Chemical Genomics: Undruggables and the Quest for Therapeutics

The Scientist is bringing together a panel of experts to discuss chemical genomics and the advances and promises it brings to therapeutic discovery

Apr 29, 2019
The Scientist Creative Services Team

FREE Webinar

Wednesday, August 7, 2019
2:30-4:00 PM Eastern Time
Register Now

When the human genome was mapped in the early 2000s, researchers hoped that that knowing the blueprint of every disease-associated protein in the body would swiftly lead to treatments. Although mapping the human genome helped uncover various disease-associated proteins, almost two decades later, it’s clear that the complex biology of disease, combined with the endless task of screening small molecules, means that many of these targets remain undruggable. However, chemical genomics, defined as the systematic screening of small molecule libraries against various drug target families, promises to remedy this vast gap in therapeutics. Numerous high-throughput screening assays and chemical probes are employed in chemical genomics, many of which have been adapted from large-scale technologies within the pharmaceutical industry. To learn more about chemical genomics and the advances and promises it brings to therapeutic discovery, The Scientist is bringing together a panel of researchers in the chemical genomics field for this free educational webinar.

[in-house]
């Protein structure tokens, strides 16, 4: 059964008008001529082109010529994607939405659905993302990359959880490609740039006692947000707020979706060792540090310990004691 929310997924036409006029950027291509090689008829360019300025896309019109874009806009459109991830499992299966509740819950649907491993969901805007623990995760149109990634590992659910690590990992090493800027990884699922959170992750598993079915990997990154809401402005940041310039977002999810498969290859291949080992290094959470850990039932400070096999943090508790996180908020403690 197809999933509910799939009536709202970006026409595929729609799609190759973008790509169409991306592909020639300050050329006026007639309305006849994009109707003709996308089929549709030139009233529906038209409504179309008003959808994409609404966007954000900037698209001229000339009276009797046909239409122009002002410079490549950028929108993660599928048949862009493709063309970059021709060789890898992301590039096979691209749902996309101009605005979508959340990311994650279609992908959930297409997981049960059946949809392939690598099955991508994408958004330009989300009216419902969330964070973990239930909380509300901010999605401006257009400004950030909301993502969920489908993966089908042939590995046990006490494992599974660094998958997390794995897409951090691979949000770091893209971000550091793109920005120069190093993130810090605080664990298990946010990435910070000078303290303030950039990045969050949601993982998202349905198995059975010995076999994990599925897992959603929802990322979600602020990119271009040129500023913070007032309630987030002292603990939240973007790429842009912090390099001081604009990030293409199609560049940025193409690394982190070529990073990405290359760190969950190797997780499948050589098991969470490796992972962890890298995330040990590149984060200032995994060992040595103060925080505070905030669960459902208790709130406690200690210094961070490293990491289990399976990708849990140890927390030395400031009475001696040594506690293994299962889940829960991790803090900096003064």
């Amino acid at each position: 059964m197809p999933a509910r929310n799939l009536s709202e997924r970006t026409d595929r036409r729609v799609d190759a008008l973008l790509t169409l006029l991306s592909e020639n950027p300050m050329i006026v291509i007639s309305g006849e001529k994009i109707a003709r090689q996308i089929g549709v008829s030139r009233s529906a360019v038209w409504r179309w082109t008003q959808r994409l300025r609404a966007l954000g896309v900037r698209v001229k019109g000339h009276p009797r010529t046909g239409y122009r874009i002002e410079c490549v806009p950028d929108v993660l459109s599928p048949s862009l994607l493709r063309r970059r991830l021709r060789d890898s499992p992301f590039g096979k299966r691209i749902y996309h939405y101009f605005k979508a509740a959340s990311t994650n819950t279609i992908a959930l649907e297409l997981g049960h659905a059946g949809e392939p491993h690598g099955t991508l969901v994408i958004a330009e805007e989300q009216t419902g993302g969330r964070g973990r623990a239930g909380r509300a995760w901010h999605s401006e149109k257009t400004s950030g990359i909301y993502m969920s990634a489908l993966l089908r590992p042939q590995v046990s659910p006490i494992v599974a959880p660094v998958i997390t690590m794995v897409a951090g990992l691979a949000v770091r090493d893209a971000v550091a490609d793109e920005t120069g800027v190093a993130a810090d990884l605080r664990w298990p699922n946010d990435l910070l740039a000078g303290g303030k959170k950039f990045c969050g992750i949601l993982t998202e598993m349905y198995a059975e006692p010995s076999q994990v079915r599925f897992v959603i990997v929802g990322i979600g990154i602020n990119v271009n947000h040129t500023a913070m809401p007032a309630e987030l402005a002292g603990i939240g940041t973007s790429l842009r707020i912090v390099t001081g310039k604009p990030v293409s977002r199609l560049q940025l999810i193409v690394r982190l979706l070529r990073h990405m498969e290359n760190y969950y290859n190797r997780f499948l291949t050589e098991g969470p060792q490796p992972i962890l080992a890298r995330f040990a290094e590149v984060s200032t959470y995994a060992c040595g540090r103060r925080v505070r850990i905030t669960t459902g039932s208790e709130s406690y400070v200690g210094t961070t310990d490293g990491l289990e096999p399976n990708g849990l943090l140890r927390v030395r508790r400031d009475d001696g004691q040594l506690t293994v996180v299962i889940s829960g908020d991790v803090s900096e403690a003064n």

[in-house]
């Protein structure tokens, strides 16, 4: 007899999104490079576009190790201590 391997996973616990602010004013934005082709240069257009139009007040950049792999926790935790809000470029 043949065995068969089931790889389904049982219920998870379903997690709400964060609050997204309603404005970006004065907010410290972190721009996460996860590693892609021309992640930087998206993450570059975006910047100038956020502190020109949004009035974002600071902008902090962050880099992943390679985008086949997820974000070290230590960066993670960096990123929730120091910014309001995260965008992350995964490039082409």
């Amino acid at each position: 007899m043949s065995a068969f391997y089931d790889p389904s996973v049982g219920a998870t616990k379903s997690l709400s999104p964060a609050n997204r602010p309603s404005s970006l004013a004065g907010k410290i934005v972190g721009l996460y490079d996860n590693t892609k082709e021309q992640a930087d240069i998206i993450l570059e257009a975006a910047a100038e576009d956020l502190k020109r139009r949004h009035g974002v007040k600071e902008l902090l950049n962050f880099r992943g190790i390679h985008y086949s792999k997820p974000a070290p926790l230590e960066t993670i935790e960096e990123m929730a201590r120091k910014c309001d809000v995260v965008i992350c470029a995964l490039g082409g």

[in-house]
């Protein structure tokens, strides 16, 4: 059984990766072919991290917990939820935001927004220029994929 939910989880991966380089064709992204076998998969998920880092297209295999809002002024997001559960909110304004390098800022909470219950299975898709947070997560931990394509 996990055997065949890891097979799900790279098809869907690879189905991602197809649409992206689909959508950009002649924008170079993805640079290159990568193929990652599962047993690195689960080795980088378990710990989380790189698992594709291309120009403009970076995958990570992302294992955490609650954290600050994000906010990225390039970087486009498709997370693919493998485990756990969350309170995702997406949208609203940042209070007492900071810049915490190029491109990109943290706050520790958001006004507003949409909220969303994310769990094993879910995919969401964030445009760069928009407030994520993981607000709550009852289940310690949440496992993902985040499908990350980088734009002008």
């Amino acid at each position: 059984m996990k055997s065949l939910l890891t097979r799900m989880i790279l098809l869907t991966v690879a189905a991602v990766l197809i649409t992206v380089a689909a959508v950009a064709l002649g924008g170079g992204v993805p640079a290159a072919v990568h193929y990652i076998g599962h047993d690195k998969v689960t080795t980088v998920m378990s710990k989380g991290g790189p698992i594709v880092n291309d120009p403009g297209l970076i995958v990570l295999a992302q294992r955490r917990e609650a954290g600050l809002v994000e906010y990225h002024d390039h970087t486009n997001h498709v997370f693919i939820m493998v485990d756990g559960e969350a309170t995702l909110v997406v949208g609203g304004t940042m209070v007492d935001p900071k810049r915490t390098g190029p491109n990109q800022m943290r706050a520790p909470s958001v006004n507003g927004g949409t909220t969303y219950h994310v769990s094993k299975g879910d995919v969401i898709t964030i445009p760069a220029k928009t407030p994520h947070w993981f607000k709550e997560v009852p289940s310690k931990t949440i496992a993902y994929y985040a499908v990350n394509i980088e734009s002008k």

Topics to be covered:

  • Roadblocks and opportunities for protected open innovation in pharmaceutical R&D
  • Patient-led approaches to identify novel targets with chemical genomics

Register Now

Meet the Speakers:

Mel Reichman, PhD
Senior Investigator, Director, Chemical Genomics Center
CSO Small Molecule R&D
Lankenau Institute for Medical Research (LIMR)

John P. Overington, PhD
Chief Informatics Officer
Catapult Medicines Discovery, UK